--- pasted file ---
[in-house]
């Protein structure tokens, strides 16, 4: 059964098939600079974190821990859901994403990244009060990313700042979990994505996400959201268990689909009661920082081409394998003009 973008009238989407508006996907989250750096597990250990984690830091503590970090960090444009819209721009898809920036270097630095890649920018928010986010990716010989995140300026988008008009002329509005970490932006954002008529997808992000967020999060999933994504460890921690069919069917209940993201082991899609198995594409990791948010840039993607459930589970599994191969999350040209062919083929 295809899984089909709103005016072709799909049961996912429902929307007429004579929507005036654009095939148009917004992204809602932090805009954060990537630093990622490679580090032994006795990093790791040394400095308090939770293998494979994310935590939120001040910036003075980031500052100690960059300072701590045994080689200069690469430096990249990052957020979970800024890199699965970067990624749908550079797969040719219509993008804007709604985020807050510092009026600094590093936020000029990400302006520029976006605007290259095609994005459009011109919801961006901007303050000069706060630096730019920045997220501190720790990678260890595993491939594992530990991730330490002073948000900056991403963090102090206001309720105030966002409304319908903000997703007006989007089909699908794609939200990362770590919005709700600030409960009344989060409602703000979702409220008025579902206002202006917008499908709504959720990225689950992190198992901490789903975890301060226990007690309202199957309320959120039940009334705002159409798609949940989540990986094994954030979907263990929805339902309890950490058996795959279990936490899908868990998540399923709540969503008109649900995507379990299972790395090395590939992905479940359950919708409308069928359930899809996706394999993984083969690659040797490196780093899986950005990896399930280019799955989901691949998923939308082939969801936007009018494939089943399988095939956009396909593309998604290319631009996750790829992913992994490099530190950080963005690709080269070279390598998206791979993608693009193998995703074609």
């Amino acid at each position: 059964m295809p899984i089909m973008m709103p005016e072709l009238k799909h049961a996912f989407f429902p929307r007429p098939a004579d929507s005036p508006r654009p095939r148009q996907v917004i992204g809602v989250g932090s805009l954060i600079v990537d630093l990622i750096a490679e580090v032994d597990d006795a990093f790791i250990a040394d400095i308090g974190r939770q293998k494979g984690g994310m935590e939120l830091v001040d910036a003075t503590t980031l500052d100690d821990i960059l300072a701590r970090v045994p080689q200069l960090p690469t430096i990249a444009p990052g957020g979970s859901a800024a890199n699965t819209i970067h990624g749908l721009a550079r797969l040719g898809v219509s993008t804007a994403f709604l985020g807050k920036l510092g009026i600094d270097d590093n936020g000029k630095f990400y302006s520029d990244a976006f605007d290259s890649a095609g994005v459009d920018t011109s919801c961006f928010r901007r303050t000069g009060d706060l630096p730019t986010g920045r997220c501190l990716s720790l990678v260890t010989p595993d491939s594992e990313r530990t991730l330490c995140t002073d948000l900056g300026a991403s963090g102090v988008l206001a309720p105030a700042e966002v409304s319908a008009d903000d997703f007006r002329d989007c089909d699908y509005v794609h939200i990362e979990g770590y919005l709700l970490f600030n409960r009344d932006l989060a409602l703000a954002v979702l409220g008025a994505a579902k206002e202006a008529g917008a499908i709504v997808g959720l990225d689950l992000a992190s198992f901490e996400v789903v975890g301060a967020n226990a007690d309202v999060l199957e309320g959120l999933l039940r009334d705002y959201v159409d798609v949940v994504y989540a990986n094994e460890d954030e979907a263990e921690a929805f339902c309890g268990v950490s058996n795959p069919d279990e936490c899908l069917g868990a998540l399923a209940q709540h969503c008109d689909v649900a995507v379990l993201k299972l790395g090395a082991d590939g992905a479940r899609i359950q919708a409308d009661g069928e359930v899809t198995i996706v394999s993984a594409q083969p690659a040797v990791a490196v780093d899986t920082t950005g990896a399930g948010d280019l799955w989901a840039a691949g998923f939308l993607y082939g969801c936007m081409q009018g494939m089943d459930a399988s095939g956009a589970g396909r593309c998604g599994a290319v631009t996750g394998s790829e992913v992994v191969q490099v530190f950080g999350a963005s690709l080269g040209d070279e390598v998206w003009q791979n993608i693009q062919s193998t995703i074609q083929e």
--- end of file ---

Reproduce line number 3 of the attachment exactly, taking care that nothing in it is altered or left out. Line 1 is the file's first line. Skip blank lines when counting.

């Amino acid at each position: 059964m295809p899984i089909m973008m709103p005016e072709l009238k799909h049961a996912f989407f429902p929307r007429p098939a004579d929507s005036p508006r654009p095939r148009q996907v917004i992204g809602v989250g932090s805009l954060i600079v990537d630093l990622i750096a490679e580090v032994d597990d006795a990093f790791i250990a040394d400095i308090g974190r939770q293998k494979g984690g994310m935590e939120l830091v001040d910036a003075t503590t980031l500052d100690d821990i960059l300072a701590r970090v045994p080689q200069l960090p690469t430096i990249a444009p990052g957020g979970s859901a800024a890199n699965t819209i970067h990624g749908l721009a550079r797969l040719g898809v219509s993008t804007a994403f709604l985020g807050k920036l510092g009026i600094d270097d590093n936020g000029k630095f990400y302006s520029d990244a976006f605007d290259s890649a095609g994005v459009d920018t011109s919801c961006f928010r901007r303050t000069g009060d706060l630096p730019t986010g920045r997220c501190l990716s720790l990678v260890t010989p595993d491939s594992e990313r530990t991730l330490c995140t002073d948000l900056g300026a991403s963090g102090v988008l206001a309720p105030a700042e966002v409304s319908a008009d903000d997703f007006r002329d989007c089909d699908y509005v794609h939200i990362e979990g770590y919005l709700l970490f600030n409960r009344d932006l989060a409602l703000a954002v979702l409220g008025a994505a579902k206002e202006a008529g917008a499908i709504v997808g959720l990225d689950l992000a992190s198992f901490e996400v789903v975890g301060a967020n226990a007690d309202v999060l199957e309320g959120l999933l039940r009334d705002y959201v159409d798609v949940v994504y989540a990986n094994e460890d954030e979907a263990e921690a929805f339902c309890g268990v950490s058996n795959p069919d279990e936490c899908l069917g868990a998540l399923a209940q709540h969503c008109d689909v649900a995507v379990l993201k299972l790395g090395a082991d590939g992905a479940r899609i359950q919708a409308d009661g069928e359930v899809t198995i996706v394999s993984a594409q083969p690659a040797v990791a490196v780093d899986t920082t950005g990896a399930g948010d280019l799955w989901a840039a691949g998923f939308l993607y082939g969801c936007m081409q009018g494939m089943d459930a399988s095939g956009a589970g396909r593309c998604g599994a290319v631009t996750g394998s790829e992913v992994v191969q490099v530190f950080g999350a963005s690709l080269g040209d070279e390598v998206w003009q791979n993608i693009q062919s193998t995703i074609q083929e």